Suppose the five Tables below show the average gains observed for the same numbers of Boys and Girls when taught from books X and Y. Each Table shows a different hypothetical situation.
Table 1 tells us that performance gain on book Y was better than on book X regardless of gender.
Table 2 tells us that Girls gain more than Boys regardless of book used.
In Table 3, even though Boys gain more than Girls and performance gain on book Y is better than on book X, each of these conclusions can still be drawn separately.
In Tables 1, 2 and 3, the gender conclusion does not depend on which book was used and the book conclusion does not depend on which gender. Data which allow the book conclusion to be gender-free and the gender conclusion to be book-free are data which enable objective inference about book and gender.
Now inspect Tables 4 and 5 in which there is an interaction between book and gender.
In Table 4, gain on book X is better for Boys while book Y is better for Girls. We might want to conclude from the "Both books" row and the "All" column that the performance gain on book Y was better for everyone and that Girls gained more on both books, but that would be a conclusion which these data do not support.
In Table 5, book X is better for Boys and book Y is better for Girls, but there is no basis at all for concluding that performance gain on either book is better, or that either gender gains more. The presence of interaction in these data denies objective inferences about book and gender.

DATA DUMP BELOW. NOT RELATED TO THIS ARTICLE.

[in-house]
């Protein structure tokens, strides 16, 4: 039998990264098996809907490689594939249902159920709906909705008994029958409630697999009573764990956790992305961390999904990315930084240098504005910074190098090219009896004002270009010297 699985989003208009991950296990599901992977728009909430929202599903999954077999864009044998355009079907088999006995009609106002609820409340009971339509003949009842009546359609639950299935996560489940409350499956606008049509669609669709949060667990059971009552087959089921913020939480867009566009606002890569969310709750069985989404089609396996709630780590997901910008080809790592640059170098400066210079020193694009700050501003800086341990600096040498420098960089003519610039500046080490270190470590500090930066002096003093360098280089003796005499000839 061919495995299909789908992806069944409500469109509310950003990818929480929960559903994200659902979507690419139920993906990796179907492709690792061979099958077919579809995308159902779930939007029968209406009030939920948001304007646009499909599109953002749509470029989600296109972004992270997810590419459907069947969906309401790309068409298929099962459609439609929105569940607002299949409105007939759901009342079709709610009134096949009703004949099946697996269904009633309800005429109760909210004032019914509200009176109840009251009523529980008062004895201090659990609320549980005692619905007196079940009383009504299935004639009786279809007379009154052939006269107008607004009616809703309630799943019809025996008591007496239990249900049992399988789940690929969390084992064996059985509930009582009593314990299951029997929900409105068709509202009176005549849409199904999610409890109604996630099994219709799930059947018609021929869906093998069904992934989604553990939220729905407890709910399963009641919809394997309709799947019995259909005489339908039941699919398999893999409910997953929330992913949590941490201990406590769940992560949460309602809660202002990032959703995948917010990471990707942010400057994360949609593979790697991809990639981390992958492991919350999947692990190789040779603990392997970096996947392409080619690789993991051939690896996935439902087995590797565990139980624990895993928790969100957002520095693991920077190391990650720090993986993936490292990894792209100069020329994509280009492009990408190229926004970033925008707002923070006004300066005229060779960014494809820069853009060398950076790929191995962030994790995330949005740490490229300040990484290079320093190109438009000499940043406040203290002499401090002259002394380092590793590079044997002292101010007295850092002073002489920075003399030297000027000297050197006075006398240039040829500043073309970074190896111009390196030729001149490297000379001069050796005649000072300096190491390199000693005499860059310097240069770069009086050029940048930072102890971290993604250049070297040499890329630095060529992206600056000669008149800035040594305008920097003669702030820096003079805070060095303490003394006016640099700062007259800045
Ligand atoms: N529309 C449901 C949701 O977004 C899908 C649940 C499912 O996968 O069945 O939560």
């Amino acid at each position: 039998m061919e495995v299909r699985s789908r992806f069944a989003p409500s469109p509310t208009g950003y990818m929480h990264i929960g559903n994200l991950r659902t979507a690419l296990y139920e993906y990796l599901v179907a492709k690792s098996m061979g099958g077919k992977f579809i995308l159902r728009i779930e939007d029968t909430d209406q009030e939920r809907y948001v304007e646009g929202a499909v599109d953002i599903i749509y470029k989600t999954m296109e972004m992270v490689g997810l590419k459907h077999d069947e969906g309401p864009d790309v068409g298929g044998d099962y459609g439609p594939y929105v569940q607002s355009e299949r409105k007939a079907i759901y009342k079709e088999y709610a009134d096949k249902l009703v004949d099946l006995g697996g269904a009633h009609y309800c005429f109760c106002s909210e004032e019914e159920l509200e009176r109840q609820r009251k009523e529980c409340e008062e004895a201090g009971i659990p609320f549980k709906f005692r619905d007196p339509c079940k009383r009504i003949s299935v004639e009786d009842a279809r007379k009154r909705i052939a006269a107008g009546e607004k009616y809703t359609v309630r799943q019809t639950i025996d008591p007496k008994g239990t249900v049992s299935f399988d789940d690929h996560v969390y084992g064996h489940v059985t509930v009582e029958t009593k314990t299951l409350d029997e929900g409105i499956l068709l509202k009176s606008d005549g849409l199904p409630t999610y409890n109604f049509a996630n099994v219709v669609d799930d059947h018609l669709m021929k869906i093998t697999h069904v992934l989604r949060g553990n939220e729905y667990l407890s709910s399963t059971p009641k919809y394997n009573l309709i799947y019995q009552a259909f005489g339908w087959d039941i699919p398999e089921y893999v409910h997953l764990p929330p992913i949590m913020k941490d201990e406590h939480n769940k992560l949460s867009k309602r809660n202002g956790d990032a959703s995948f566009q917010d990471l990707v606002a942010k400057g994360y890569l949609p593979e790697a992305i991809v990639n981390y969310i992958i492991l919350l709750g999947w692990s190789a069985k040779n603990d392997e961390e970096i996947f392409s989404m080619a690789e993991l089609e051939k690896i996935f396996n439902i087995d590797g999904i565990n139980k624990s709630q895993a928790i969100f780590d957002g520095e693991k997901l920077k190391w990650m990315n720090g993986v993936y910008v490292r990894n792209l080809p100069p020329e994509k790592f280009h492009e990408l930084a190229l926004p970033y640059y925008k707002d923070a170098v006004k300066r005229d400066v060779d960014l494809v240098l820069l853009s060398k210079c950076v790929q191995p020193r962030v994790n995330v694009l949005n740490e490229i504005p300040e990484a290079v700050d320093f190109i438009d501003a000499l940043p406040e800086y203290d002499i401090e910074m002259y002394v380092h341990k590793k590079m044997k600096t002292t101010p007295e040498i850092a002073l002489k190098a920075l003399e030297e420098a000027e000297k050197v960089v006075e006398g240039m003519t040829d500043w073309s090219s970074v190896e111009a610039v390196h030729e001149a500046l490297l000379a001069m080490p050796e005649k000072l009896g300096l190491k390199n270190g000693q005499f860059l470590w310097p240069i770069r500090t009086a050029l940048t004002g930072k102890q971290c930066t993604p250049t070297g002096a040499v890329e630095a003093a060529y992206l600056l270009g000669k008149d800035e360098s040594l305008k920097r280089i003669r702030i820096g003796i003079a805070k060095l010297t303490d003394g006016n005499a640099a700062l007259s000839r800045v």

If we intend our research to lead to objective inference, i.e., to provide useful contributions to knowledge, then we must model, construct and organize our data so that interactions of the kinds shown in Tables 4 and 5 do not occur.
Objectivity and IRT Models
The "2" and "3" parameter IRT models (2-PL, 3-PL) introduce guessing and discrimination parameters which model interaction and thereby destroy the possibility of objective inference concerning person abilities or item difficulties.
It also follows that item response data which are allowed to manifest substantial variation in guessing and discrimination will not sustain objective inferences concerning persons or items.
Andrew Stephanou contributed to this version.
How interaction denies objectivity. Wright BD. Rasch Measurement Transactions, 1988, 1:2 p.12
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